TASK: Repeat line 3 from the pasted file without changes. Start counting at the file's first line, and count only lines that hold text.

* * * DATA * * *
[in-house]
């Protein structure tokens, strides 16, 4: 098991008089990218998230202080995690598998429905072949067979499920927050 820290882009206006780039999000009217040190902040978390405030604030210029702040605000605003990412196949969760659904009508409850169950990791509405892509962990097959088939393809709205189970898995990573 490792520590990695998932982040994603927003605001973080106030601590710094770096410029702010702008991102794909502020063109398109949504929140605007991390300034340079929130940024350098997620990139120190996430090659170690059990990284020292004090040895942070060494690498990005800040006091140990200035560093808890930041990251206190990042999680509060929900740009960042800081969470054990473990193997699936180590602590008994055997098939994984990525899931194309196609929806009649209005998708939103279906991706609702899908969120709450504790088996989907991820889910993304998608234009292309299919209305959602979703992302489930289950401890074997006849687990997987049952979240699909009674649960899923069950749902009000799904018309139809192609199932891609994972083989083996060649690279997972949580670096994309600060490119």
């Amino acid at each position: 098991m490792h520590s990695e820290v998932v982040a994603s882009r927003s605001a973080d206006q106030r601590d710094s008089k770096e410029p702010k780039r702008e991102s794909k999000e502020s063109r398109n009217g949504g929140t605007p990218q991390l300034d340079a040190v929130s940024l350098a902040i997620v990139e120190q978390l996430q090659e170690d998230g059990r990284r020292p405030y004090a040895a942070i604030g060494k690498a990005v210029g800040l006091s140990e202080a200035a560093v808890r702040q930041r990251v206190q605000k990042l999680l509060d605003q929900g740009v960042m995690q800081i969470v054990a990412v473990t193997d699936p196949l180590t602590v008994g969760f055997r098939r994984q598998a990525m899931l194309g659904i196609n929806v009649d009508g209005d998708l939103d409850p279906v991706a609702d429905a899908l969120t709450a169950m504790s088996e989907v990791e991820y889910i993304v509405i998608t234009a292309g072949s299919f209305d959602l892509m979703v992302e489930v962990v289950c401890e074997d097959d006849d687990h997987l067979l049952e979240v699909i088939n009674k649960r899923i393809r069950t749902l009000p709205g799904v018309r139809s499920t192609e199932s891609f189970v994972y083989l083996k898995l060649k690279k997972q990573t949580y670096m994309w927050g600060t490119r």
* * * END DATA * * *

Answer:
């Amino acid at each position: 098991m490792h520590s990695e820290v998932v982040a994603s882009r927003s605001a973080d206006q106030r601590d710094s008089k770096e410029p702010k780039r702008e991102s794909k999000e502020s063109r398109n009217g949504g929140t605007p990218q991390l300034d340079a040190v929130s940024l350098a902040i997620v990139e120190q978390l996430q090659e170690d998230g059990r990284r020292p405030y004090a040895a942070i604030g060494k690498a990005v210029g800040l006091s140990e202080a200035a560093v808890r702040q930041r990251v206190q605000k990042l999680l509060d605003q929900g740009v960042m995690q800081i969470v054990a990412v473990t193997d699936p196949l180590t602590v008994g969760f055997r098939r994984q598998a990525m899931l194309g659904i196609n929806v009649d009508g209005d998708l939103d409850p279906v991706a609702d429905a899908l969120t709450a169950m504790s088996e989907v990791e991820y889910i993304v509405i998608t234009a292309g072949s299919f209305d959602l892509m979703v992302e489930v962990v289950c401890e074997d097959d006849d687990h997987l067979l049952e979240v699909i088939n009674k649960r899923i393809r069950t749902l009000p709205g799904v018309r139809s499920t192609e199932s891609f189970v994972y083989l083996k898995l060649k690279k997972q990573t949580y670096m994309w927050g600060t490119r």